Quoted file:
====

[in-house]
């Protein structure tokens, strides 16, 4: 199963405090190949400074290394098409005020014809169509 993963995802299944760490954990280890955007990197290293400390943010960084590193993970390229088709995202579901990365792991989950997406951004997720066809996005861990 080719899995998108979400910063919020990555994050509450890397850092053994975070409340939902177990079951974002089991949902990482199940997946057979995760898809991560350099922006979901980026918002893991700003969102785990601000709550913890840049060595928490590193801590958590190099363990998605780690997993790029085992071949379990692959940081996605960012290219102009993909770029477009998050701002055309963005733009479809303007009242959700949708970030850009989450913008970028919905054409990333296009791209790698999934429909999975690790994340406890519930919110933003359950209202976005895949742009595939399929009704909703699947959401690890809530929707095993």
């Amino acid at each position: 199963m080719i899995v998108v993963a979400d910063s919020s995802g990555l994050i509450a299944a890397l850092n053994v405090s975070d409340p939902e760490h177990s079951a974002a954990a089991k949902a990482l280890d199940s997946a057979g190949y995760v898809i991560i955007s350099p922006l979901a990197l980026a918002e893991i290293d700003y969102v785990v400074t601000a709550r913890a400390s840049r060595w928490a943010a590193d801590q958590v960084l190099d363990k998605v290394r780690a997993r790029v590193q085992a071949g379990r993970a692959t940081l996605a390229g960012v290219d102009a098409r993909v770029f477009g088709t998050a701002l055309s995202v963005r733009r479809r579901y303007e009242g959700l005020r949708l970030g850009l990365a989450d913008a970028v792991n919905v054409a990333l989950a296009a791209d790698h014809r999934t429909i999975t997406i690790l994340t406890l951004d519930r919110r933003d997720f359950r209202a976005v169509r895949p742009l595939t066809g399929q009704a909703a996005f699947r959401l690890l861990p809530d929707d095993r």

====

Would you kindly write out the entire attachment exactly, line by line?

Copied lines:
[in-house]
């Protein structure tokens, strides 16, 4: 199963405090190949400074290394098409005020014809169509 993963995802299944760490954990280890955007990197290293400390943010960084590193993970390229088709995202579901990365792991989950997406951004997720066809996005861990 080719899995998108979400910063919020990555994050509450890397850092053994975070409340939902177990079951974002089991949902990482199940997946057979995760898809991560350099922006979901980026918002893991700003969102785990601000709550913890840049060595928490590193801590958590190099363990998605780690997993790029085992071949379990692959940081996605960012290219102009993909770029477009998050701002055309963005733009479809303007009242959700949708970030850009989450913008970028919905054409990333296009791209790698999934429909999975690790994340406890519930919110933003359950209202976005895949742009595939399929009704909703699947959401690890809530929707095993």
């Amino acid at each position: 199963m080719i899995v998108v993963a979400d910063s919020s995802g990555l994050i509450a299944a890397l850092n053994v405090s975070d409340p939902e760490h177990s079951a974002a954990a089991k949902a990482l280890d199940s997946a057979g190949y995760v898809i991560i955007s350099p922006l979901a990197l980026a918002e893991i290293d700003y969102v785990v400074t601000a709550r913890a400390s840049r060595w928490a943010a590193d801590q958590v960084l190099d363990k998605v290394r780690a997993r790029v590193q085992a071949g379990r993970a692959t940081l996605a390229g960012v290219d102009a098409r993909v770029f477009g088709t998050a701002l055309s995202v963005r733009r479809r579901y303007e009242g959700l005020r949708l970030g850009l990365a989450d913008a970028v792991n919905v054409a990333l989950a296009a791209d790698h014809r999934t429909i999975t997406i690790l994340t406890l951004d519930r919110r933003d997720f359950r209202a976005v169509r895949p742009l595939t066809g399929q009704a909703a996005f699947r959401l690890l861990p809530d929707d095993r």